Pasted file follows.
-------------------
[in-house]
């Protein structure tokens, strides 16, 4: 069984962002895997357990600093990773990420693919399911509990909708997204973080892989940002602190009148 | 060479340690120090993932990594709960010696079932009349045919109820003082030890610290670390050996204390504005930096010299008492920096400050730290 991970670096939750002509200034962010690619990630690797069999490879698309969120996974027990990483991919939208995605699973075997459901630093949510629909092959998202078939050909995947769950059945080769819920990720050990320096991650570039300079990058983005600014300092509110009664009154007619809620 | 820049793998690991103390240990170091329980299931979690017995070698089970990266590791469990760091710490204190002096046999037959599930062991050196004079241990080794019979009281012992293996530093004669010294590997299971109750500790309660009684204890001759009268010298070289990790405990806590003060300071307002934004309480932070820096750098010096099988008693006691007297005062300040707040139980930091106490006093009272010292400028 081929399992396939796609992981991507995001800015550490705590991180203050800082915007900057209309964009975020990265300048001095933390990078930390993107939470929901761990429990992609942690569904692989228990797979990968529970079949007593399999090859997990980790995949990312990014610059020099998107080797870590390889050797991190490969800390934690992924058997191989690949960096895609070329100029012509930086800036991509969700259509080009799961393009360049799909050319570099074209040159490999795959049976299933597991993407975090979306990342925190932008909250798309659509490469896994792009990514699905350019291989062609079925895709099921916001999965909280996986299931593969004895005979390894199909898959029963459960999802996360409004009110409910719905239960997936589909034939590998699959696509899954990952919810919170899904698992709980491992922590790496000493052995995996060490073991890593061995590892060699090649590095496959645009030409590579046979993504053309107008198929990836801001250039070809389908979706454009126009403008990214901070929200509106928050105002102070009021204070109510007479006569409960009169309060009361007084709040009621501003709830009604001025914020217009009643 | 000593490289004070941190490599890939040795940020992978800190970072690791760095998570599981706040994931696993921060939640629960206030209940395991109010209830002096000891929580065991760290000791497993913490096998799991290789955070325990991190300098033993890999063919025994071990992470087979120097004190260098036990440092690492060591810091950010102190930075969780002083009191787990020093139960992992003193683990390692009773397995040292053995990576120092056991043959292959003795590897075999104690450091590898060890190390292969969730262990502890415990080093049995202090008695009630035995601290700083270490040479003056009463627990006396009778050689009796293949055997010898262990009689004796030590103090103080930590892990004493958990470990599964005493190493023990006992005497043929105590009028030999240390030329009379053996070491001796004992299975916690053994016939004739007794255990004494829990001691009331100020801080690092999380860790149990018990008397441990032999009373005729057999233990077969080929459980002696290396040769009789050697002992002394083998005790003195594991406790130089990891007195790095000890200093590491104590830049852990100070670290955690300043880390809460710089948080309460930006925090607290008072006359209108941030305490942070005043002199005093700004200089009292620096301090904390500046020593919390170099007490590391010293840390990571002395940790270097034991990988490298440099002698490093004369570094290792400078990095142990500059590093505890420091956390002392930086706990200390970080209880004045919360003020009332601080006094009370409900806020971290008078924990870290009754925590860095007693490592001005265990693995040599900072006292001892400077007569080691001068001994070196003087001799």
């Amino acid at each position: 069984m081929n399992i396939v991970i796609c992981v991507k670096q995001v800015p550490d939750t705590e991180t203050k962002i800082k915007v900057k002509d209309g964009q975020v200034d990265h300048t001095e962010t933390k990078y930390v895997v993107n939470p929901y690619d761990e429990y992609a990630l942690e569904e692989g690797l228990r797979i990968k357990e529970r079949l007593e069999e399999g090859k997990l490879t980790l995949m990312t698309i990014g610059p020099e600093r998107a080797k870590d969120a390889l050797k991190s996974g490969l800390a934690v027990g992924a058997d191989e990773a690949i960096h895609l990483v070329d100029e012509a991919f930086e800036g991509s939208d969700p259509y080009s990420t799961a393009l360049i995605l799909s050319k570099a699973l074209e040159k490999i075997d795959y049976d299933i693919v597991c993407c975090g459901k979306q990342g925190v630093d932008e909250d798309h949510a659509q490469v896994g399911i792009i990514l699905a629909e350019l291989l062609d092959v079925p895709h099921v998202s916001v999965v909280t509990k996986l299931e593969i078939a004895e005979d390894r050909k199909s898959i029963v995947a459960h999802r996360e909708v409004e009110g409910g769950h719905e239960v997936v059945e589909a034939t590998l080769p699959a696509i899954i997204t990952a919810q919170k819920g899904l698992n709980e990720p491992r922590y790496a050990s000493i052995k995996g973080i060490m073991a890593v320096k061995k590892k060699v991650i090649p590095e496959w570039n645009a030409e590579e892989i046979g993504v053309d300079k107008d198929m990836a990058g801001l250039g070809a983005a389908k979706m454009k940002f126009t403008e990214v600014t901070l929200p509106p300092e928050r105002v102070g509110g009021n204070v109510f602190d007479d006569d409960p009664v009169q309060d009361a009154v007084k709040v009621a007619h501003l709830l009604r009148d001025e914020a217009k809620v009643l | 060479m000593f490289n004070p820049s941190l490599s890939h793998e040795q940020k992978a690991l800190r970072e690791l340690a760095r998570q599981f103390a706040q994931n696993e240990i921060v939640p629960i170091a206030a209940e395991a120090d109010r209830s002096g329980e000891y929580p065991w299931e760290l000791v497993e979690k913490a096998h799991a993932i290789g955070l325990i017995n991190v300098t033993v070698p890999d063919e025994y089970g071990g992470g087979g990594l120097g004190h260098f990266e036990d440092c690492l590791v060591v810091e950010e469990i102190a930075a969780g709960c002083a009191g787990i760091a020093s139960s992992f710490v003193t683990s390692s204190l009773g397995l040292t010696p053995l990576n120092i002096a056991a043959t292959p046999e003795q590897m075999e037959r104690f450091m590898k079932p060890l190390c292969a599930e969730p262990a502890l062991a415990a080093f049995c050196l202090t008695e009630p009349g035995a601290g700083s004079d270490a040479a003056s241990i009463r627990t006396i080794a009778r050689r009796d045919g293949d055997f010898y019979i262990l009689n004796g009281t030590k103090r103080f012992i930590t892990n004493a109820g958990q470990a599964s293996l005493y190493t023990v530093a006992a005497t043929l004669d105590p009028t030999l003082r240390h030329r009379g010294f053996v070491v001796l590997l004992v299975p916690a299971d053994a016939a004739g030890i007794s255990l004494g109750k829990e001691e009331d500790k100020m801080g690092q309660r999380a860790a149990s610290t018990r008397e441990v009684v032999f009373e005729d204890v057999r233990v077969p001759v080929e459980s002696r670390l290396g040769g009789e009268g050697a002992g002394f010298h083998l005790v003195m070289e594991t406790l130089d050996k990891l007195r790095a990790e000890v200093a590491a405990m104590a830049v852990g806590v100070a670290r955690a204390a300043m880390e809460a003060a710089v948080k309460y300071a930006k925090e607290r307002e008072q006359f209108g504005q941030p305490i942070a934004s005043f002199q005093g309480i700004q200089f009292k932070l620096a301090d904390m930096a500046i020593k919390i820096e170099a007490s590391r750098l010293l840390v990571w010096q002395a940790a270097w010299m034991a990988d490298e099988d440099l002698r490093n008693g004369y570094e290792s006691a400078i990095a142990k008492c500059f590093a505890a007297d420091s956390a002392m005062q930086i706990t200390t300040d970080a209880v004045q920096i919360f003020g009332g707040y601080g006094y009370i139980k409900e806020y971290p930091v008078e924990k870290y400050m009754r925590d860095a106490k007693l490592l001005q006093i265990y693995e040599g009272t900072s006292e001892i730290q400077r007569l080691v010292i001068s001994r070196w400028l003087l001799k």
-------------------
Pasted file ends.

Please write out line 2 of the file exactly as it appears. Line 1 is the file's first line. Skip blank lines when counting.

């Protein structure tokens, strides 16, 4: 069984962002895997357990600093990773990420693919399911509990909708997204973080892989940002602190009148 | 060479340690120090993932990594709960010696079932009349045919109820003082030890610290670390050996204390504005930096010299008492920096400050730290 991970670096939750002509200034962010690619990630690797069999490879698309969120996974027990990483991919939208995605699973075997459901630093949510629909092959998202078939050909995947769950059945080769819920990720050990320096991650570039300079990058983005600014300092509110009664009154007619809620 | 820049793998690991103390240990170091329980299931979690017995070698089970990266590791469990760091710490204190002096046999037959599930062991050196004079241990080794019979009281012992293996530093004669010294590997299971109750500790309660009684204890001759009268010298070289990790405990806590003060300071307002934004309480932070820096750098010096099988008693006691007297005062300040707040139980930091106490006093009272010292400028 081929399992396939796609992981991507995001800015550490705590991180203050800082915007900057209309964009975020990265300048001095933390990078930390993107939470929901761990429990992609942690569904692989228990797979990968529970079949007593399999090859997990980790995949990312990014610059020099998107080797870590390889050797991190490969800390934690992924058997191989690949960096895609070329100029012509930086800036991509969700259509080009799961393009360049799909050319570099074209040159490999795959049976299933597991993407975090979306990342925190932008909250798309659509490469896994792009990514699905350019291989062609079925895709099921916001999965909280996986299931593969004895005979390894199909898959029963459960999802996360409004009110409910719905239960997936589909034939590998699959696509899954990952919810919170899904698992709980491992922590790496000493052995995996060490073991890593061995590892060699090649590095496959645009030409590579046979993504053309107008198929990836801001250039070809389908979706454009126009403008990214901070929200509106928050105002102070009021204070109510007479006569409960009169309060009361007084709040009621501003709830009604001025914020217009009643 | 000593490289004070941190490599890939040795940020992978800190970072690791760095998570599981706040994931696993921060939640629960206030209940395991109010209830002096000891929580065991760290000791497993913490096998799991290789955070325990991190300098033993890999063919025994071990992470087979120097004190260098036990440092690492060591810091950010102190930075969780002083009191787990020093139960992992003193683990390692009773397995040292053995990576120092056991043959292959003795590897075999104690450091590898060890190390292969969730262990502890415990080093049995202090008695009630035995601290700083270490040479003056009463627990006396009778050689009796293949055997010898262990009689004796030590103090103080930590892990004493958990470990599964005493190493023990006992005497043929105590009028030999240390030329009379053996070491001796004992299975916690053994016939004739007794255990004494829990001691009331100020801080690092999380860790149990018990008397441990032999009373005729057999233990077969080929459980002696290396040769009789050697002992002394083998005790003195594991406790130089990891007195790095000890200093590491104590830049852990100070670290955690300043880390809460710089948080309460930006925090607290008072006359209108941030305490942070005043002199005093700004200089009292620096301090904390500046020593919390170099007490590391010293840390990571002395940790270097034991990988490298440099002698490093004369570094290792400078990095142990500059590093505890420091956390002392930086706990200390970080209880004045919360003020009332601080006094009370409900806020971290008078924990870290009754925590860095007693490592001005265990693995040599900072006292001892400077007569080691001068001994070196003087001799």